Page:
LOUISVILLE, Ky.- Poverty is nothing new for Kentucky. The Bluegrass State is the 5th poorest state in the nation.
"Right now in Kentucky, about 18 percent of folks live under the poverty line," said Dustin Pugel, a policy analyst with the left-leaning Kentucky Center for Economic Policy.
That is statewide, but in some regions of the commonwealth, the poverty rate is even higher.
Pugel said, ""The fifth congressional district, so Hal Rogers' district in Eastern Kentucky is the third poorest district in the country. It's got the third highest rate of poverty."
The current poverty level is set at about $12,500 annually for a single person, or $25,750 annually for a family of four. This is the rate the government uses to determine if people qualify for various social services.
Pugel says already the current rate is set lower than is realistic. "For a family in Kentucky to have a modest, but secure living, you need about $60,000. So, right now, it's about about a third of what we really need to be able to raise a family securely."
Jordan Harris from the right-leaning Pegasus Institute says the poverty level shouldn't even be calculated that way.
"What that level really does reflect is based on a sixty-year-old data set, data point." Harris added, "I don't think that a single metric can accurately reflect all of the different government programs. One of the things we've done is, and this has been true of a lot of means tested and welfare programs, is that we put a uniform standard on all of these things."
The poverty level rate generally raises each year due to inflation.
Now, the Trump administration is proposing changing how its calculated to a form called chained consumer price index. Chained CPI means that rather than adjusting for inflation at just a dollar rate, the inflation rate would assume people are switching to lower cost substitutions.
Its a change Harris supports. "What this is going to do, is over the course of the next 10, 15, 20 years is give us a more accurate reflections of that, and for this particular data set, for this particular way in which this data is used, this is the appropriate thing to do with this."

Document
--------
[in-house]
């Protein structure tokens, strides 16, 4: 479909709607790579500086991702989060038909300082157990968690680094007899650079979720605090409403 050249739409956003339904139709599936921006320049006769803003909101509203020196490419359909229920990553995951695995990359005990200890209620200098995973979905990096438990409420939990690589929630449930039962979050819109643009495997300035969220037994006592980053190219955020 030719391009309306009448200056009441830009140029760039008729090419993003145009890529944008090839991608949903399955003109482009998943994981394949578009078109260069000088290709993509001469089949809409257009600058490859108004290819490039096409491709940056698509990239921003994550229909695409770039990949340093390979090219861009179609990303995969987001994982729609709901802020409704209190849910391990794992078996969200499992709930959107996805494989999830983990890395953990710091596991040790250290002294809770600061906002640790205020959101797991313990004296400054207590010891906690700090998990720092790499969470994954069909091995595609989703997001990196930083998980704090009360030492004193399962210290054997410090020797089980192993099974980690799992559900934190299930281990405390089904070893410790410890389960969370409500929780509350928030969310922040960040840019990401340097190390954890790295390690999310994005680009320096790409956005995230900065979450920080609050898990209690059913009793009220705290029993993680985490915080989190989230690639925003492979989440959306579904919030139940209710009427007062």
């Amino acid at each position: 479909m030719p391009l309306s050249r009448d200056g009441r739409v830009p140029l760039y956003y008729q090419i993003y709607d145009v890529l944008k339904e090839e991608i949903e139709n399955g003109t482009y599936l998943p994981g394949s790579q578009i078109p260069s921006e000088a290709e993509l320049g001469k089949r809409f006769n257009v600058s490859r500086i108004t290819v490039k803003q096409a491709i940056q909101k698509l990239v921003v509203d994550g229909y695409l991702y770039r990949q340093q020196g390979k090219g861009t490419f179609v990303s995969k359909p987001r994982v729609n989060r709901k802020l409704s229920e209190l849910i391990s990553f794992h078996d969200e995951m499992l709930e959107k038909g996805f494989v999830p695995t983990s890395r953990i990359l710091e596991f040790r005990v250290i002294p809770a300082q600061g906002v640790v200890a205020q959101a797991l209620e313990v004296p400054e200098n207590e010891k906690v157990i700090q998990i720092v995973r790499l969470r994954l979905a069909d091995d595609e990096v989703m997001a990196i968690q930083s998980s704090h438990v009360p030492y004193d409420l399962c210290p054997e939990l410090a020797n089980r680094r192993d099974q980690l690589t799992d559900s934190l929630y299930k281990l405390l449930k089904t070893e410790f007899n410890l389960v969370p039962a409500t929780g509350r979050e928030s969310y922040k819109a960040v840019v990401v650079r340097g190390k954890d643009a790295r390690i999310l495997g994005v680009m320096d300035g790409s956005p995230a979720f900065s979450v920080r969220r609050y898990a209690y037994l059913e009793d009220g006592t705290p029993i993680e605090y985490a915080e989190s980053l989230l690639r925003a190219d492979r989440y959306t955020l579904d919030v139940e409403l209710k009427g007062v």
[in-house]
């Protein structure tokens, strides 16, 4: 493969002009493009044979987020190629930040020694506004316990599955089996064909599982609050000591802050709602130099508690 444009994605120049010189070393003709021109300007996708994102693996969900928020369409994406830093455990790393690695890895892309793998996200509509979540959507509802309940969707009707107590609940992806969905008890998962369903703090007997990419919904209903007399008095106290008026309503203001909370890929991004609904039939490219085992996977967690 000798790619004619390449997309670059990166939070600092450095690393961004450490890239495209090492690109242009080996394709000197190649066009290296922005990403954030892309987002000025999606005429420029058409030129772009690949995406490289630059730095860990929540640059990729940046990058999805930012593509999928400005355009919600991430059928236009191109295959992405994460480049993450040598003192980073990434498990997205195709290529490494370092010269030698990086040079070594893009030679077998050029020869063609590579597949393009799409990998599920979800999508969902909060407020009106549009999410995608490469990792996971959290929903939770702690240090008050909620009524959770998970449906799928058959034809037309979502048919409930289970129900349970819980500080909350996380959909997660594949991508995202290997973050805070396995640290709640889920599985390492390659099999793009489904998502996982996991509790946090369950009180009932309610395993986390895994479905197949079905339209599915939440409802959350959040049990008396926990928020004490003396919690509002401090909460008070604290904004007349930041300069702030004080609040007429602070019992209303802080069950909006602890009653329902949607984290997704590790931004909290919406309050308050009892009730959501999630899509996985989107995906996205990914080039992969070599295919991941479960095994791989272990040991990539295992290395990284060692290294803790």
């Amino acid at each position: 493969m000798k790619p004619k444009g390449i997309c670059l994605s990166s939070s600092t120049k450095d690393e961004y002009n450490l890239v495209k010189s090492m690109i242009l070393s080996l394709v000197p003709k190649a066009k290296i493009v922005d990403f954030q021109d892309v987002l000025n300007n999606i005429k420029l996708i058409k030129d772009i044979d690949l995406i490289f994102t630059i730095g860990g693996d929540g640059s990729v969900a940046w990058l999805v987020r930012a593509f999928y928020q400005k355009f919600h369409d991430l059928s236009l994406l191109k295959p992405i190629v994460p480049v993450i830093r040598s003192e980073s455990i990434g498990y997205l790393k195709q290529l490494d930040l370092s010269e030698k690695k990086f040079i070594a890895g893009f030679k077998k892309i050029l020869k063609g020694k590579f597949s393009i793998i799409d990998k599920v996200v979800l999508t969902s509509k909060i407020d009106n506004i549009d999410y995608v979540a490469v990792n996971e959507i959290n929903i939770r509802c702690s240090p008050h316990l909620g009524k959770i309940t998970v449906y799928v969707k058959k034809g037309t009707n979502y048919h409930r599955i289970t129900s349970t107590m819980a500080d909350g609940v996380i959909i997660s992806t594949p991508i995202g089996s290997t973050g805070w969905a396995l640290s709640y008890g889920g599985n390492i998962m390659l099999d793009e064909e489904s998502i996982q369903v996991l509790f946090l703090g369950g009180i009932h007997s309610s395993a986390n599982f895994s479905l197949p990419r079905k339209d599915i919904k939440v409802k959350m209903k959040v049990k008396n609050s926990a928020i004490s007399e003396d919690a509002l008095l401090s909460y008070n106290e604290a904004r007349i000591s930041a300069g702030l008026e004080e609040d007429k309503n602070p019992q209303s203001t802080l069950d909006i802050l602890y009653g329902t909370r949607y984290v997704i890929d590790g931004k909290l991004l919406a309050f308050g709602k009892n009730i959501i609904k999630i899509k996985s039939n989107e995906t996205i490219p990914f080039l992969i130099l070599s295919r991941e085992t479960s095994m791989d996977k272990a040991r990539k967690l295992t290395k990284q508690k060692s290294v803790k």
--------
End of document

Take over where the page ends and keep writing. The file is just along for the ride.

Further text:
The way chained CPI works is that if people are buying brand name hygiene products, if there's inflation, the person will switch to generic products or buy less. However, for people who are already buying generic items and can't cut back on the amount, there is no substitution to account for, and so it could simply mean less money for people.
Pugel says over the next decade or so this could be devastating for a large percentage of Kentuckians. "It definitely would be a problem later on, and it would make it much harder for people to be able to keep their kids in childcare, for example. It would make it harder to pay medical bills. It would make it harder to keep groceries in the refrigerator. It would literally be harder to keep the lights on for some folks, especially folks who are right there near the edge of that poverty line."
Harris disagrees. He said, "I think that as long as the economy continues to improve that that's not a major concern here in the state of Kentucky. Right now we have 15,000 more open jobs than people searching for work. Wages are going up. The Wall Street Journal just had a report last week about how wages in low-income jobs are increasing at a higher rate than high-income jobs typically had been over the course of this recession, so we're starting to see that take place."
As for the inflation rate, the comment period on that ends Friday. To comment, click here.